The problem with financial advice – Part I

Now, I’m just some semi-anonymous blogger, so what do I know, right?

So, sometimes it’s nice if I can point you to others who share my opinions on controversial financial matters [AJC: I write almost exclusively about controversial financial matters … why write something that’s already in 5,000 other blogs, therefore, has a 99.9999% chance of being wrong?!].

For example, my opinion on financial advisors is that they are a waste of money.

But, Dan Ariely, a behavioral economist and author of two best-sellers, including Predictably Irrational, agrees:

From a behavioral economics point of view, the field of financial advice is quite strange and not very useful. For the most part, professional financial services rely on clients’ answers to two questions:

  • How much of your current salary will you need in retirement?
  • What is your risk attitude on a seven-point scale?

From my perspective, these are remarkably useless questions — but we’ll get to that in a minute. First, let’s think about the financial advisor’s business model. An advisor will optimize your portfolio based on the answers to these two questions. For this service, the advisor typically will take one percent of assets under management – and he will get this every year!

I agree with Dan when he says:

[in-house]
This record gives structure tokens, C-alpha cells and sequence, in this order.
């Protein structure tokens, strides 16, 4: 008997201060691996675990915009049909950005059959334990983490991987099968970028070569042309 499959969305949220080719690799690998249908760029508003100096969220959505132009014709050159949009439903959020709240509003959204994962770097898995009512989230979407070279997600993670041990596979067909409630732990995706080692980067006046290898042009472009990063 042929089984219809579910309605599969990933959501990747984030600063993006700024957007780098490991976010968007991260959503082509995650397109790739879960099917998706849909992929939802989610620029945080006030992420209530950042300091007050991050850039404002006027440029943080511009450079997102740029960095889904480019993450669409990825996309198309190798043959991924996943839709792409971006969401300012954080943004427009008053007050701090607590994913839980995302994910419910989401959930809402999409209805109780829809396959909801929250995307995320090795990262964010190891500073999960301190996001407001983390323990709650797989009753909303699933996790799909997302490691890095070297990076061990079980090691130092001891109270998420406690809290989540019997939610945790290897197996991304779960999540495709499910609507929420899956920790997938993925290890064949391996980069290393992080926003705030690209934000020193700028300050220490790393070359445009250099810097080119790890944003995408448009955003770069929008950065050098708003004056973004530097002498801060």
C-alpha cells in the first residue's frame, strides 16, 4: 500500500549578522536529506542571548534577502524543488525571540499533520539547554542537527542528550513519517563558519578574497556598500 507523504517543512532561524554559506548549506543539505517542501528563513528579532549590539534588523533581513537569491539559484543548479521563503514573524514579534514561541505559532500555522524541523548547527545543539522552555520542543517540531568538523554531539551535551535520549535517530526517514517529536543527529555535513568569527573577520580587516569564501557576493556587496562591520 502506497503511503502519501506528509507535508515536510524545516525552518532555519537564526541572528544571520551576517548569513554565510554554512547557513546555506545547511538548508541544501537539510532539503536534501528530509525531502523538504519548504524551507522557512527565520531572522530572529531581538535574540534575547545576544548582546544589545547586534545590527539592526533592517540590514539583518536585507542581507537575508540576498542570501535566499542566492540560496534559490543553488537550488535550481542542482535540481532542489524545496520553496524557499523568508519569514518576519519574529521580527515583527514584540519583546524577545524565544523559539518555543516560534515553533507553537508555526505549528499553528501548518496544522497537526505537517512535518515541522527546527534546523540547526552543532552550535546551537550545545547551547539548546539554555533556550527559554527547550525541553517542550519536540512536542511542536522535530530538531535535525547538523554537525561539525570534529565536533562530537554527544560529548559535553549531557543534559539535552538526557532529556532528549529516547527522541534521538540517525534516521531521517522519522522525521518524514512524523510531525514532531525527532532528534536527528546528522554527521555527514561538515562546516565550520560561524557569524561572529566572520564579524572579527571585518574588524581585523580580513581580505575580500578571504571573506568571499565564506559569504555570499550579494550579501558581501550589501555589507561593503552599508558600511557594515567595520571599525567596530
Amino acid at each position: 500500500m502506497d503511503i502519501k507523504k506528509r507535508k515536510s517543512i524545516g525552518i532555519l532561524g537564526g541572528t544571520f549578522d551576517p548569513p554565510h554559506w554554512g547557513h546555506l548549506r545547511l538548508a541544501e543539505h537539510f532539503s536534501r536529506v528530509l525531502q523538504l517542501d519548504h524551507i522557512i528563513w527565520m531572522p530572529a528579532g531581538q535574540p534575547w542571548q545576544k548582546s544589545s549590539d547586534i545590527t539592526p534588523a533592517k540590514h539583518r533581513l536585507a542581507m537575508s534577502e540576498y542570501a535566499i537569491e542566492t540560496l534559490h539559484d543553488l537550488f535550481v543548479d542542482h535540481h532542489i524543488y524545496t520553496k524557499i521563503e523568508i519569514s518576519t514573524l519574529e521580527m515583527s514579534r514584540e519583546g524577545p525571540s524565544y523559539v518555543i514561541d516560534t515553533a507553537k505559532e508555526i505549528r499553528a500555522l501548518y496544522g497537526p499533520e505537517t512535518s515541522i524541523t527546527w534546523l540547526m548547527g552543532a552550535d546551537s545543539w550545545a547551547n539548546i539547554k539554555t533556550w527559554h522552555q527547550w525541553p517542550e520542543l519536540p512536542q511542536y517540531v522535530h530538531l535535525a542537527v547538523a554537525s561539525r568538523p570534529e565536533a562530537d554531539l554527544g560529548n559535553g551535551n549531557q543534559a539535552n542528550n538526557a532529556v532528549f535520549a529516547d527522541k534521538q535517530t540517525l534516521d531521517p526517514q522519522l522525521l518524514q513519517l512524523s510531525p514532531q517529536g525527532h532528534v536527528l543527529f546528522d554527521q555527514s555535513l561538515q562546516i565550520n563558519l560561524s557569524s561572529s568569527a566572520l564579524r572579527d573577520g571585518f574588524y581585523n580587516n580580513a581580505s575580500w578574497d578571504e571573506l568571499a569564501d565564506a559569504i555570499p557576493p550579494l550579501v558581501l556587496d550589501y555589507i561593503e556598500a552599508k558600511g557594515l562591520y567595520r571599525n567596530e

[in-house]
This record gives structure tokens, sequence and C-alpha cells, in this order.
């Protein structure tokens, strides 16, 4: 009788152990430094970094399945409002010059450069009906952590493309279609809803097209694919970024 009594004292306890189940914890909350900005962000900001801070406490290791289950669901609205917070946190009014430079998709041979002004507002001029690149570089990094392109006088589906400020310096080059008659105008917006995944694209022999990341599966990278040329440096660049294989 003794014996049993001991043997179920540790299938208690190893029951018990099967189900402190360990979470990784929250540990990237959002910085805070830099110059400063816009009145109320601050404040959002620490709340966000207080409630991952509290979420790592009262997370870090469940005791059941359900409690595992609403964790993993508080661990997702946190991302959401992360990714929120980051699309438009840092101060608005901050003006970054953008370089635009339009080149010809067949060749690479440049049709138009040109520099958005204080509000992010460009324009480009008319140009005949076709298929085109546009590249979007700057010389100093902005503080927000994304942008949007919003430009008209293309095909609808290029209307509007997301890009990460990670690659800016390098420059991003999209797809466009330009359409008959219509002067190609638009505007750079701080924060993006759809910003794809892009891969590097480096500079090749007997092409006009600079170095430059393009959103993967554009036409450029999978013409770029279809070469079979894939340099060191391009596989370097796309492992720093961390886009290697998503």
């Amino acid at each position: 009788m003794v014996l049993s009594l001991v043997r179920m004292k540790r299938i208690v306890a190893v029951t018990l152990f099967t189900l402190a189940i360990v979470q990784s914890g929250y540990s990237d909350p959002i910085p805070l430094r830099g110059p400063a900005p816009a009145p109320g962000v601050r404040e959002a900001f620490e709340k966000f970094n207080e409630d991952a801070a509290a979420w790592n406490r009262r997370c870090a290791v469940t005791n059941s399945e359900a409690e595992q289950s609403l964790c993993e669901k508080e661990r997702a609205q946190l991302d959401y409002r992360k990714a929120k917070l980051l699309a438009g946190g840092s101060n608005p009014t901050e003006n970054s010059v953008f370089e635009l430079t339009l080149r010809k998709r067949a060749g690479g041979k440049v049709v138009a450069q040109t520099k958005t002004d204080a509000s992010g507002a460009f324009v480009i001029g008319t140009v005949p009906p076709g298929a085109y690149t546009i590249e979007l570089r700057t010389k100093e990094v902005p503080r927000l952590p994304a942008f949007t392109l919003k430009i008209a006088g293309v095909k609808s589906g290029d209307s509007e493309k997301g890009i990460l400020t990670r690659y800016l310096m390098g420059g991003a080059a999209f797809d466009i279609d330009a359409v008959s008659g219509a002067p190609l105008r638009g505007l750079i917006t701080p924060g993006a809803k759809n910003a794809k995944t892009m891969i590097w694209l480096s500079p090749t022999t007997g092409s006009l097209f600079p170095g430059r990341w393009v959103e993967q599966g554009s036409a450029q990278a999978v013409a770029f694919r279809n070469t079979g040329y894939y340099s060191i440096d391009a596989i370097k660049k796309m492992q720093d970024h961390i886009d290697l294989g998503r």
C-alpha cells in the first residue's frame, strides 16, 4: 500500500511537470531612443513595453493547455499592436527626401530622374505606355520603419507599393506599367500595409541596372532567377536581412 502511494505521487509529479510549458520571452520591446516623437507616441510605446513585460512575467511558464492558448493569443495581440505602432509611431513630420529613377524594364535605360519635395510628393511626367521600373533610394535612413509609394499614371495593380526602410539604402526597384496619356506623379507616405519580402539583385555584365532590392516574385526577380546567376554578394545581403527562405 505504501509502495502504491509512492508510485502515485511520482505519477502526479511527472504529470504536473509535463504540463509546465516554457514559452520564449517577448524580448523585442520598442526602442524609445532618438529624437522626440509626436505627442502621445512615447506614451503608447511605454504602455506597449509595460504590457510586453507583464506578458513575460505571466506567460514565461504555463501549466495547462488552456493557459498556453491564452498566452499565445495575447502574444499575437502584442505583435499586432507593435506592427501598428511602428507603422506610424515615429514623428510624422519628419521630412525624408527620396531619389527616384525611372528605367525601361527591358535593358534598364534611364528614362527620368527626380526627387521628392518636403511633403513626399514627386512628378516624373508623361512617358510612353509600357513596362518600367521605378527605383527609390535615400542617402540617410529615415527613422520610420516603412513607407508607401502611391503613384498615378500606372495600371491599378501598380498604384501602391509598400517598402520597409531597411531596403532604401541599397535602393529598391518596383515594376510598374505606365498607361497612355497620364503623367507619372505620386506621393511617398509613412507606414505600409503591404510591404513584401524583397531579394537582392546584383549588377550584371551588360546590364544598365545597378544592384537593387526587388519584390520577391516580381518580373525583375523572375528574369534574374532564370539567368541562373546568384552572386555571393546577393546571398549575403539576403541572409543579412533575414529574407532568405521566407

Not to be offensive, but I think that a simple algorithm can do this, and probably with fewer errors. Moving money around from stocks to bonds or vice versa is just not something for which we should pay one percent of assets under management.

Now, this is targeted at funds managers (both retail and institutional) as well as those who charge fees and/or commissions to prepare similar financial advice.

Remember, funds tend to fall short of the market in performance over time, by about how much they charge in fees …

Lesson: if you really want to short-change your financial future by investing in funds and over-diversifying (two sure ways to die broke), do what Warren Buffett suggests and invest in super-low cost Index Funds:

A very low-cost index is going to beat a majority of the amateur-managed money or professionally-managed money.

In the next part of this special three part series, I will show you how most people short-change their retirement by 60%,


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5 thoughts on “The problem with financial advice – Part I

  1. Pingback: The problem with financial advice – Part II- 7million7years

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